The mission of Jonathan Rose's company is to "repair the fabric of communities." He attempts to accomplish this goal in many ways, only one of which is by building affordable housing projects that respect the natural environment around them, the people who will live within them and the existing communities that will welcome them. This episode follows Rose through three neighborhoods in which his sustainably-designed housing projects are changing people's perception of what affordable housing can be. The projects featured include the Burnham Building in Irvington, New York; the Joyce and David Dinkins' Gardens project in Harlem; and the as-yet-to-be-built mixed-income development Via Verde, which will ultimately rise in the South Bronx.
2. What makes a neighborhood a community? List some of the elements in your opinion that are essential to a community.
3. Do you live in an area/community that is mixed-income or level income? Do you think much about it? If you experienced the opposite, how do you think it would influence you?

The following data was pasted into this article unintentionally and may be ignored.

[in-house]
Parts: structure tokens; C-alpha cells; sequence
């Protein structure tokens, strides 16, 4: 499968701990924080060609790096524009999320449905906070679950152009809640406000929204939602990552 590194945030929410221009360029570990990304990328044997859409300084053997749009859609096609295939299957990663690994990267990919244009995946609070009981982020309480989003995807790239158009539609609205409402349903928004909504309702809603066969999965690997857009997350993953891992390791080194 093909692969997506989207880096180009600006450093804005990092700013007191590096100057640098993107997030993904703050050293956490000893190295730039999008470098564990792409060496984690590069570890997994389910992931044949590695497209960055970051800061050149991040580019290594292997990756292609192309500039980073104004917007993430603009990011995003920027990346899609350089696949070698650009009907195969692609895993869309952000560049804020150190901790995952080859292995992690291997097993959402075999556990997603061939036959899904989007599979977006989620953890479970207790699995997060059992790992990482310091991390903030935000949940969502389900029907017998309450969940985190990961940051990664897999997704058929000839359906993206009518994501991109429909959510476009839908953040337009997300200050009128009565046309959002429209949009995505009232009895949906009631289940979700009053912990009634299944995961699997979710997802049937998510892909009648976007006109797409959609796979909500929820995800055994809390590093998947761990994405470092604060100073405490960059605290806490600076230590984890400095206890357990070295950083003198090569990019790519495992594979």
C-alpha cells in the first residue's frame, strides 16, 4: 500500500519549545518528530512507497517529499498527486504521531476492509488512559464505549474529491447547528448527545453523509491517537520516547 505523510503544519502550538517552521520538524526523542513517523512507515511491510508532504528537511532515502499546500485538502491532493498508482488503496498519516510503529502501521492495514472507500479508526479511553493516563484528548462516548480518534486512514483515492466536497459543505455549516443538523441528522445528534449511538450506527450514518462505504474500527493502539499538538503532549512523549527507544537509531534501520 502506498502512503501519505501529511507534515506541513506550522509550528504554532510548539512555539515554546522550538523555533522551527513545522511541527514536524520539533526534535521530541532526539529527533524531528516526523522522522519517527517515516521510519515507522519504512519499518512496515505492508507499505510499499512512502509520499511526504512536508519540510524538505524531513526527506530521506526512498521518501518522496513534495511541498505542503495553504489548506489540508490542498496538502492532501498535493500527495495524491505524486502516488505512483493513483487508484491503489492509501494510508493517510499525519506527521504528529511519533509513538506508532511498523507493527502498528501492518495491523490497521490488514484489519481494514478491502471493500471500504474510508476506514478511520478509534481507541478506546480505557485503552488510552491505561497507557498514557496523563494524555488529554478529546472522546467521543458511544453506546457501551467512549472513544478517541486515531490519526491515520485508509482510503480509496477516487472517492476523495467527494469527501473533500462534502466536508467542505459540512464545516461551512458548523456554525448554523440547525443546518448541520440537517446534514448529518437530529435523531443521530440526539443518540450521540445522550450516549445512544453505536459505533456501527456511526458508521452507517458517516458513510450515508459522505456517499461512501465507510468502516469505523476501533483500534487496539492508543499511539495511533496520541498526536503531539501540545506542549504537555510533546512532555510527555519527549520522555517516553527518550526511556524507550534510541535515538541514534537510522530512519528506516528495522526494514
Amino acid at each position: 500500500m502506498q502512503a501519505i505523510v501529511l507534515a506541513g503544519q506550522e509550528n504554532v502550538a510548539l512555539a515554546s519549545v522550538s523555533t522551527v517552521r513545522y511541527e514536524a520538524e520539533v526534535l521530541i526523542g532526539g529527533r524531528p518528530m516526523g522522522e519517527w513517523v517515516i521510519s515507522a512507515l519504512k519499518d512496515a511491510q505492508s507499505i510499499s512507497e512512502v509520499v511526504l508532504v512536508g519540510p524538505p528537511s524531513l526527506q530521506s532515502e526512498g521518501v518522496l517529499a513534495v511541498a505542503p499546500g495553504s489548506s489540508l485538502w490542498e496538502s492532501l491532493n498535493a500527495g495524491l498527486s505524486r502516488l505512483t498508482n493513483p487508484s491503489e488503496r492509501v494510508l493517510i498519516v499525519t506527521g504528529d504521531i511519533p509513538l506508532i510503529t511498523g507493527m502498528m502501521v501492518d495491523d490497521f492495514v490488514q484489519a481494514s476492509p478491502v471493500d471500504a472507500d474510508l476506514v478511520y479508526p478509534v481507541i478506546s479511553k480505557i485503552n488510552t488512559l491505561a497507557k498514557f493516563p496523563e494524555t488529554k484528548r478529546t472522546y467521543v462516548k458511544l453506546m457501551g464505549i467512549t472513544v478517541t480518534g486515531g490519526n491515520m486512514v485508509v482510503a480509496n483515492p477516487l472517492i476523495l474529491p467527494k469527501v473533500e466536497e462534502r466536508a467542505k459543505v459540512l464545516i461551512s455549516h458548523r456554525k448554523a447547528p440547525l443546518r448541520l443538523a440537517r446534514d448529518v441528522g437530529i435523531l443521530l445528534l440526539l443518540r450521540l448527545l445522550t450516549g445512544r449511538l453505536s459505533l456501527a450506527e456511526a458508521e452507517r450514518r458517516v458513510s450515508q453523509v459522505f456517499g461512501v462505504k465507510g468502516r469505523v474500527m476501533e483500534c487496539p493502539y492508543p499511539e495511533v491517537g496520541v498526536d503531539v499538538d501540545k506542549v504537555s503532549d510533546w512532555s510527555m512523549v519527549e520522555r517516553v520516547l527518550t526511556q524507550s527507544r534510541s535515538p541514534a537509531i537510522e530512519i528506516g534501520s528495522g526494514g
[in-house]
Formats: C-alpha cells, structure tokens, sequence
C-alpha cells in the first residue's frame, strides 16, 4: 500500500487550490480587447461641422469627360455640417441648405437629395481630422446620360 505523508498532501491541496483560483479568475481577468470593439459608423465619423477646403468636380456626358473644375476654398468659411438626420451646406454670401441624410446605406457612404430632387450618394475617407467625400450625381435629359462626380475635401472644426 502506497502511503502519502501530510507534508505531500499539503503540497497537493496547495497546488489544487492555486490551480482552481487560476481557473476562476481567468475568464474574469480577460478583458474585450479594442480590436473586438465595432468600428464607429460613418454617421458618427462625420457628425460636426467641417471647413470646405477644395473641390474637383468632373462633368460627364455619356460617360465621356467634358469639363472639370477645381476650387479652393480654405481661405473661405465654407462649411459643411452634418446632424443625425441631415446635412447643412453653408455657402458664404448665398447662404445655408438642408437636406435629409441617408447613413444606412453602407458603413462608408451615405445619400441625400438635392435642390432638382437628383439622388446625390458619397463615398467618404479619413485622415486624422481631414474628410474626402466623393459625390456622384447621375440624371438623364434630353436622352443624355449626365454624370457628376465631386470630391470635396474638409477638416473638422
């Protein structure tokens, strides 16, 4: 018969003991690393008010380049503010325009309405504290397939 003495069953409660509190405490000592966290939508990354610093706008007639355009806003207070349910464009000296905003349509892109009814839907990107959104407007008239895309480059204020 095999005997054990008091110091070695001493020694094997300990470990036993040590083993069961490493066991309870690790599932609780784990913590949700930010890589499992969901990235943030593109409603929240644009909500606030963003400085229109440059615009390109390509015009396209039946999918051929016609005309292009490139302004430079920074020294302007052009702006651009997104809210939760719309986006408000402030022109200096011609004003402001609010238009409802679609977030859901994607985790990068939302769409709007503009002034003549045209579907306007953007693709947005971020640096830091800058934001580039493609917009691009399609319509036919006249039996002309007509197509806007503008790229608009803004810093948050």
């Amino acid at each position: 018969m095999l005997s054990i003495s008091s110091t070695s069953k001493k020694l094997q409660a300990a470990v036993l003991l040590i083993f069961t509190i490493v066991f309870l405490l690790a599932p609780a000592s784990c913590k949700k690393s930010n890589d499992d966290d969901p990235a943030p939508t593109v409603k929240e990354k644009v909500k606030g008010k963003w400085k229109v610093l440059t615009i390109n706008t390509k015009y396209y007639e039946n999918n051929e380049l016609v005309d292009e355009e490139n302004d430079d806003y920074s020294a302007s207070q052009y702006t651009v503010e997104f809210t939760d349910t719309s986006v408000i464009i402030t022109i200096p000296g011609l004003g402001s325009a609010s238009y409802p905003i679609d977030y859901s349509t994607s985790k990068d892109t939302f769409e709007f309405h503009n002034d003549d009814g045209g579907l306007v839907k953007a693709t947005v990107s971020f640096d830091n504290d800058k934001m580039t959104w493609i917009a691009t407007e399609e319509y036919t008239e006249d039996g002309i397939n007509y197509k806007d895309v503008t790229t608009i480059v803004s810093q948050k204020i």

4. What are some places within walking distance of your home (e.g., stores, parks, theaters, community centers)? What are some places you would like to have and not have within walking distance of your home? Why?
5. Do you learn more when you talk to a person that is more or less like you? What about when you visit a place that is more or less like your hometown? Why?
Link to resources to conduct research on these topics.
2. Why does Jonathan Rose believe that a community is more likely to be sustainable if it's diverse? Do you agree with him? Why or why not?
3. How can a real estate developer "repair the fabric of communities"? What types of buildings contribute to the fabric of a community in a positive way? In a negative way (e.g., homogeneous vs. heterogeneous population, commercial vs. residential, shared space vs. private space)?
NATIONAL STANDARDS FROM MCREL STANDARD
Standard 14.4: Understands how societal interests, economics, ergonomics, and environmental considerations influence a solution.
Standard 17.6: Understands tradeoffs among characteristics such as safety, function, cost, ease of operation, quality of post-purchase support, and environmental impact when selecting systems for specific purposes.
Standard 4.6: Knows that a design involves different design factors (e.g., ergonomics, maintenance and repair, environmental concerns) and design principles (e.g., flexibility, proportion, function).
Standard 6.8: Knows different requirements for structural design (e.g., strength, maintenance, appearance) and that these structures require maintenance.